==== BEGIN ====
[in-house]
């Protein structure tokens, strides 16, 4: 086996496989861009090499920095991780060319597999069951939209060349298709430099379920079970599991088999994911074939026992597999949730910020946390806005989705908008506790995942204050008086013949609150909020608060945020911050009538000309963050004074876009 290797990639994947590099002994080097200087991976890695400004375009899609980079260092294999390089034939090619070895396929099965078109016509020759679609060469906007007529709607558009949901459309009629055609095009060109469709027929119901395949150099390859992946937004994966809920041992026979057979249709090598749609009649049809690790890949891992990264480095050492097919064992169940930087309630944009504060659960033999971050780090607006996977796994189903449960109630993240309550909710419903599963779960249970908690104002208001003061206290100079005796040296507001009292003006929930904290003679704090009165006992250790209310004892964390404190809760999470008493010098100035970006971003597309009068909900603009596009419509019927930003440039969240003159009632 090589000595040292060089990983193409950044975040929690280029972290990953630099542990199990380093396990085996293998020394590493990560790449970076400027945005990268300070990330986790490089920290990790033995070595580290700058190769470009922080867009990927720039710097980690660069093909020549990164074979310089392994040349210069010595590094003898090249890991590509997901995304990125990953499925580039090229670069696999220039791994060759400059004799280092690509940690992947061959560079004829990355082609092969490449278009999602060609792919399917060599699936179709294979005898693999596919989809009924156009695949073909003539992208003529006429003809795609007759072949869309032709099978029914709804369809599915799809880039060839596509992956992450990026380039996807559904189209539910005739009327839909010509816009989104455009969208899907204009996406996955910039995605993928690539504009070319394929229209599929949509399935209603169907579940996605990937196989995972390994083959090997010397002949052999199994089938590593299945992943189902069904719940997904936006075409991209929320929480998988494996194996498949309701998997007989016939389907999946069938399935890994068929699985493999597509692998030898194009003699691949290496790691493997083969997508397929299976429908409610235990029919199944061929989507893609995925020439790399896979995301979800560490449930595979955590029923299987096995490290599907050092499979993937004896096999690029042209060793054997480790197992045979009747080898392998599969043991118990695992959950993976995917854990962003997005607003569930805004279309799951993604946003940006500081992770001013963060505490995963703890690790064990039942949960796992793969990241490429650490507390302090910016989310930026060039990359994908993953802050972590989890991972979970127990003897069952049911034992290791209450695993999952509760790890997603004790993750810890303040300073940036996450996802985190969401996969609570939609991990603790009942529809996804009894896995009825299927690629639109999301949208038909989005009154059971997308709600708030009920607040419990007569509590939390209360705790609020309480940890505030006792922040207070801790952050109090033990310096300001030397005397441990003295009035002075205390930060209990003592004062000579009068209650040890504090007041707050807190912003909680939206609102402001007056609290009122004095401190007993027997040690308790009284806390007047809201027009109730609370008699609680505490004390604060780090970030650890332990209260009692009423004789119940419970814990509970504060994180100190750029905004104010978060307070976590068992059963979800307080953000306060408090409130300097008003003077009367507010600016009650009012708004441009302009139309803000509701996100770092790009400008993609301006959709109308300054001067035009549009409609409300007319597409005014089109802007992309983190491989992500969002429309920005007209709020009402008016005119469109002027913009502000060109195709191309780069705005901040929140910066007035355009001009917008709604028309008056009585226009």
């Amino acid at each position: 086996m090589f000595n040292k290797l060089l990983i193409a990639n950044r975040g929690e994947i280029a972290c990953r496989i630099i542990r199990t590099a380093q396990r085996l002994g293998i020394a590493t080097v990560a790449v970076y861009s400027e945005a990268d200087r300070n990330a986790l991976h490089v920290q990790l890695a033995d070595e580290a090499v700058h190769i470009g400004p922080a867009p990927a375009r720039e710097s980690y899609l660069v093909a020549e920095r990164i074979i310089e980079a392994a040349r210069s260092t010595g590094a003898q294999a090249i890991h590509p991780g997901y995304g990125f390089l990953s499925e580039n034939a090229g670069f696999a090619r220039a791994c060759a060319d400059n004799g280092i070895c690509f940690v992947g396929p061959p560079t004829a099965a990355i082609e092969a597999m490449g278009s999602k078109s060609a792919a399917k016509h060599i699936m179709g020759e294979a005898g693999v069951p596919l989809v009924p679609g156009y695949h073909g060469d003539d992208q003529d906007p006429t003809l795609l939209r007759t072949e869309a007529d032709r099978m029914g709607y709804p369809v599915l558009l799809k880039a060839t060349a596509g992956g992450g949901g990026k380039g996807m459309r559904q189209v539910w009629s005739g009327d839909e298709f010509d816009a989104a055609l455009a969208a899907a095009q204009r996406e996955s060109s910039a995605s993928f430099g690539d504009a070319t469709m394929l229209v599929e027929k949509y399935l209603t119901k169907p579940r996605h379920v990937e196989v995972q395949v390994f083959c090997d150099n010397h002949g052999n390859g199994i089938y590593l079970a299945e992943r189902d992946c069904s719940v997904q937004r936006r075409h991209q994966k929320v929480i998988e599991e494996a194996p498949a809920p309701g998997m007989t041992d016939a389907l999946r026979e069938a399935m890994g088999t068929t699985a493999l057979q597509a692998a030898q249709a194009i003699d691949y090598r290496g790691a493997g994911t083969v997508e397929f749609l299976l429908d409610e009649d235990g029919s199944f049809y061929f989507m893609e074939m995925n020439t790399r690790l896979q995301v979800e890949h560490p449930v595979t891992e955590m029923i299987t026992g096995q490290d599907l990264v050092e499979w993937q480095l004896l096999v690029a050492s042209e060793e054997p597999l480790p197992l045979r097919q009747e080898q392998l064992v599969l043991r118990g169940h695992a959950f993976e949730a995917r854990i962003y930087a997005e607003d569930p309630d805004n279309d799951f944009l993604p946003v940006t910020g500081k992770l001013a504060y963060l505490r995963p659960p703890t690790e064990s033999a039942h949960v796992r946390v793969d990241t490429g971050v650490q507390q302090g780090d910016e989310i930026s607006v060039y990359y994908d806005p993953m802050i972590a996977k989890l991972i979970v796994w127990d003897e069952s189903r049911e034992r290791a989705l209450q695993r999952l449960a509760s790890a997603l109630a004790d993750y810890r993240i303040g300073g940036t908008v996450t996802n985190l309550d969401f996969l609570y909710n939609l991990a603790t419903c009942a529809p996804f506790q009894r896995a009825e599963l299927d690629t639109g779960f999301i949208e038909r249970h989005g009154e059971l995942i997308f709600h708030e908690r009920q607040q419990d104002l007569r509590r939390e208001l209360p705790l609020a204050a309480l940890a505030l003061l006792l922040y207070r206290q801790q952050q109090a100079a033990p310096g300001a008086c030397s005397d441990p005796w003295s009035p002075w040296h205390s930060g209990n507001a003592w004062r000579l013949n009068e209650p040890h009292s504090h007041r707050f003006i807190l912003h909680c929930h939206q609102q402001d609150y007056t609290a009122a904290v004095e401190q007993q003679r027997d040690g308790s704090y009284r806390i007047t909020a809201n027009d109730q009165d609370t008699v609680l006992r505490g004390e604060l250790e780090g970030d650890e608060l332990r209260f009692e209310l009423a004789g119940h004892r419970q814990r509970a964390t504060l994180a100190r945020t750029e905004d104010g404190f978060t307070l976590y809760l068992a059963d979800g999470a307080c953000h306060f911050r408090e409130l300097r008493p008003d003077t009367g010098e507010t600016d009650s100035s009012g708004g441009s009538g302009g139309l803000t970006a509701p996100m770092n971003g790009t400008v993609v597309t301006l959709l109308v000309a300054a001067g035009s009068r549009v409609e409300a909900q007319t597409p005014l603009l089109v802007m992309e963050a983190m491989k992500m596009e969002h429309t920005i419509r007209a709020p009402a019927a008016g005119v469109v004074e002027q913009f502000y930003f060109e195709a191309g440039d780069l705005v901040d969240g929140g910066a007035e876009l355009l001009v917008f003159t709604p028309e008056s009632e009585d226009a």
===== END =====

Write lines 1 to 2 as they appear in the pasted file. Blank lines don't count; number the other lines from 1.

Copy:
[in-house]
């Protein structure tokens, strides 16, 4: 086996496989861009090499920095991780060319597999069951939209060349298709430099379920079970599991088999994911074939026992597999949730910020946390806005989705908008506790995942204050008086013949609150909020608060945020911050009538000309963050004074876009 290797990639994947590099002994080097200087991976890695400004375009899609980079260092294999390089034939090619070895396929099965078109016509020759679609060469906007007529709607558009949901459309009629055609095009060109469709027929119901395949150099390859992946937004994966809920041992026979057979249709090598749609009649049809690790890949891992990264480095050492097919064992169940930087309630944009504060659960033999971050780090607006996977796994189903449960109630993240309550909710419903599963779960249970908690104002208001003061206290100079005796040296507001009292003006929930904290003679704090009165006992250790209310004892964390404190809760999470008493010098100035970006971003597309009068909900603009596009419509019927930003440039969240003159009632 090589000595040292060089990983193409950044975040929690280029972290990953630099542990199990380093396990085996293998020394590493990560790449970076400027945005990268300070990330986790490089920290990790033995070595580290700058190769470009922080867009990927720039710097980690660069093909020549990164074979310089392994040349210069010595590094003898090249890991590509997901995304990125990953499925580039090229670069696999220039791994060759400059004799280092690509940690992947061959560079004829990355082609092969490449278009999602060609792919399917060599699936179709294979005898693999596919989809009924156009695949073909003539992208003529006429003809795609007759072949869309032709099978029914709804369809599915799809880039060839596509992956992450990026380039996807559904189209539910005739009327839909010509816009989104455009969208899907204009996406996955910039995605993928690539504009070319394929229209599929949509399935209603169907579940996605990937196989995972390994083959090997010397002949052999199994089938590593299945992943189902069904719940997904936006075409991209929320929480998988494996194996498949309701998997007989016939389907999946069938399935890994068929699985493999597509692998030898194009003699691949290496790691493997083969997508397929299976429908409610235990029919199944061929989507893609995925020439790399896979995301979800560490449930595979955590029923299987096995490290599907050092499979993937004896096999690029042209060793054997480790197992045979009747080898392998599969043991118990695992959950993976995917854990962003997005607003569930805004279309799951993604946003940006500081992770001013963060505490995963703890690790064990039942949960796992793969990241490429650490507390302090910016989310930026060039990359994908993953802050972590989890991972979970127990003897069952049911034992290791209450695993999952509760790890997603004790993750810890303040300073940036996450996802985190969401996969609570939609991990603790009942529809996804009894896995009825299927690629639109999301949208038909989005009154059971997308709600708030009920607040419990007569509590939390209360705790609020309480940890505030006792922040207070801790952050109090033990310096300001030397005397441990003295009035002075205390930060209990003592004062000579009068209650040890504090007041707050807190912003909680939206609102402001007056609290009122004095401190007993027997040690308790009284806390007047809201027009109730609370008699609680505490004390604060780090970030650890332990209260009692009423004789119940419970814990509970504060994180100190750029905004104010978060307070976590068992059963979800307080953000306060408090409130300097008003003077009367507010600016009650009012708004441009302009139309803000509701996100770092790009400008993609301006959709109308300054001067035009549009409609409300007319597409005014089109802007992309983190491989992500969002429309920005007209709020009402008016005119469109002027913009502000060109195709191309780069705005901040929140910066007035355009001009917008709604028309008056009585226009």